Having a means of identification is a no brainer. On the one hand, it makes it easy to be identified, obviously.
On the other hand, having a means of identification improves access to a number of services, and a trusted national identification system makes businesses more confident when they engage with new customers and other businesses. This improves everything from bank lending to tax collection for the government. A no brainer.
Unfortunately, this is not the reality in Nigeria.
For decades, the country has operated without proper identification systems making it harder and complicated for people to access basic services.
“Your digital identity is your foundational characteristics and descriptions that identify you as a unique individual,” Esigie Aguele said on Digital Identity Matters; an event organized by TechCabal and VerifyMe.
The longer this problem has existed the more challenging it is to fix. For starters, a majority of the population now have little understanding of why they need proper identification documentation. Who can blame them? Efforts of the government to provide a trusted identification system has led to duplicity of efforts.
There are more than three acceptable means of identification in the country: the BVN, Drivers’ licence, Voters’ Card, International Passport and the National Identification Number (NIN) card. They are neither harmonised or interoperable. Rather, they are use-case specific.
The Bank Verification Number (BVN) is tied to the banking sector and can only be issued by that industry. The drivers’ licence is tied to the Federal Road Safety Corps (FRSC), which is only available to persons over the age of 18. The voter’s card is issued by INEC. Then there’s the international passport, issued by the Nigerian Immigration Services (NIS).
Together, these four are regarded as functional identities, Aguele said at the Digital Identity Matters event which was themed Enabling Nigeria’s economic and social growth with digital identity . “A functional identity is an identity that you need to have so that you can participate in a service,” he explained. “So, for example, you need your BVN for banking, you need your drivers’ licence to drive. Those are functional identities.”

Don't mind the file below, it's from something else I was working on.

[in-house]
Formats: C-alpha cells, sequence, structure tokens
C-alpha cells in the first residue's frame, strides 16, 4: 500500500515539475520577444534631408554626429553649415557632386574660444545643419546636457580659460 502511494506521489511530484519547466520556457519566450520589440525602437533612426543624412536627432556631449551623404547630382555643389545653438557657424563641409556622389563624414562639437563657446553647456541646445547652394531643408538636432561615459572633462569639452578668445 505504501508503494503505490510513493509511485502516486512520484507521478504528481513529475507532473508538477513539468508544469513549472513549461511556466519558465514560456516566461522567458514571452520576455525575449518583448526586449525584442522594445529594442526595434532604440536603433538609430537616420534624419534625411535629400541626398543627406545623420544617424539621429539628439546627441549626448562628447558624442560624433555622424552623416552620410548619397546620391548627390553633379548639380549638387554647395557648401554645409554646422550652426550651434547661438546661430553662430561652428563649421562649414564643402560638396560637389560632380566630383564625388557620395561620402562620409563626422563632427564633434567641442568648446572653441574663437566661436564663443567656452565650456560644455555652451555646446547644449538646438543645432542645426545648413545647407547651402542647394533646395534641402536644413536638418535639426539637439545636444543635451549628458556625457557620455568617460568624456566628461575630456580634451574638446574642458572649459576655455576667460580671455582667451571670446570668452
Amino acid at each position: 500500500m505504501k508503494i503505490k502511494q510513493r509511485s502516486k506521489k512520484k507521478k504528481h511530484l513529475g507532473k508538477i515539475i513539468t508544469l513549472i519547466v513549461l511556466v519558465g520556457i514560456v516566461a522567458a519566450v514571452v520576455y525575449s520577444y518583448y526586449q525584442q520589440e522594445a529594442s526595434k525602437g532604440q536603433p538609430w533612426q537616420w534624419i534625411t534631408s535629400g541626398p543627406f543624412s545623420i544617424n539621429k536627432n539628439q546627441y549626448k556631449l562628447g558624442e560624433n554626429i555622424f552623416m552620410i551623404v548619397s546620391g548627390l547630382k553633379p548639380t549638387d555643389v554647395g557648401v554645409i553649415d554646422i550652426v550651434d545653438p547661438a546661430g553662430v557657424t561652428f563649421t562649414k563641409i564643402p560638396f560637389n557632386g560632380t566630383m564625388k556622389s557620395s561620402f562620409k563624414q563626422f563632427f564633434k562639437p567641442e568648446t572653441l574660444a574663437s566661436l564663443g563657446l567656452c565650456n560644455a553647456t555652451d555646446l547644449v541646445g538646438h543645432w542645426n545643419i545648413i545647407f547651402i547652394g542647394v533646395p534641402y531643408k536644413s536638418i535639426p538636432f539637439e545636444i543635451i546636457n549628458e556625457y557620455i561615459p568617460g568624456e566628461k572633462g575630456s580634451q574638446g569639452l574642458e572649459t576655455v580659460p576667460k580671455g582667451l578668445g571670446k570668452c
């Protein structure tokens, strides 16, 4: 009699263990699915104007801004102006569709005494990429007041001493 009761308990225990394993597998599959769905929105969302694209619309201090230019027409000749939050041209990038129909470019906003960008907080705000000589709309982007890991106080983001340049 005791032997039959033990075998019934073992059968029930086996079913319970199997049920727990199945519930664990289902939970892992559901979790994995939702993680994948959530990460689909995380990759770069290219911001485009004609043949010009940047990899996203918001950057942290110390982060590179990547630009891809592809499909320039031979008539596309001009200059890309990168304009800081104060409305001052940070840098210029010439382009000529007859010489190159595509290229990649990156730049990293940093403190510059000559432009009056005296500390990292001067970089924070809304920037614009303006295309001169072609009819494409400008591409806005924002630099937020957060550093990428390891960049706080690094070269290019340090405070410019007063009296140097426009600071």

The fifth identity system is NIN which is issued by the NIMC. The national ID card is supposed to be the ultimate means of identification for Nigerians at home or abroad. But it has failed to live up to its basic responsibilities.
Now various innovators and initiatives are trying to harmonise the identity system by rejigging the process from the ground-up. It starts with capturing personal information and biometrics of Nigerians. Then tying that information with the other identity systems.
But to do that, these initiatives have to grapple with one very crucial question: how can they get Nigerians to take this process seriously?
“It comes down to incentives,” Mitchelle Elegbe, CEO of Interswitch Group said at Digital Identity Matters . “I think we all agree that there is a need for an incentive. Incentives vary from individual to individual.”
Without being too descriptive, Elegbe suggests that there are many ways to get Nigerians at different levels incentivised, enough to care about getting indexed in the national identity scheme.
“The fundamental response is we need to segment the population and think about incentives for a fisherman, he explained using an analogy. “It could be that the fisherman needs to sell his fish and the man who is going to pay him does not have cash.”
Elegbe shared that since the outbreak of the pandemic, many Nigerians including sellers in the informal market have switched to digital payments. At the markets, meat sellers are declining to accept cash for fear that it could transmit the coronavirus. “So I found myself having to transfer money to a meat seller, meaning the meat seller now has a bank account,” Elegbe said.
“There was an incentive, in this case, it was COVID.”
“So when we think about different segments of our population, whether they are fishermen, farmers who need fertilizers, there are many ways to create incentives for them to do this thing [get an ID].”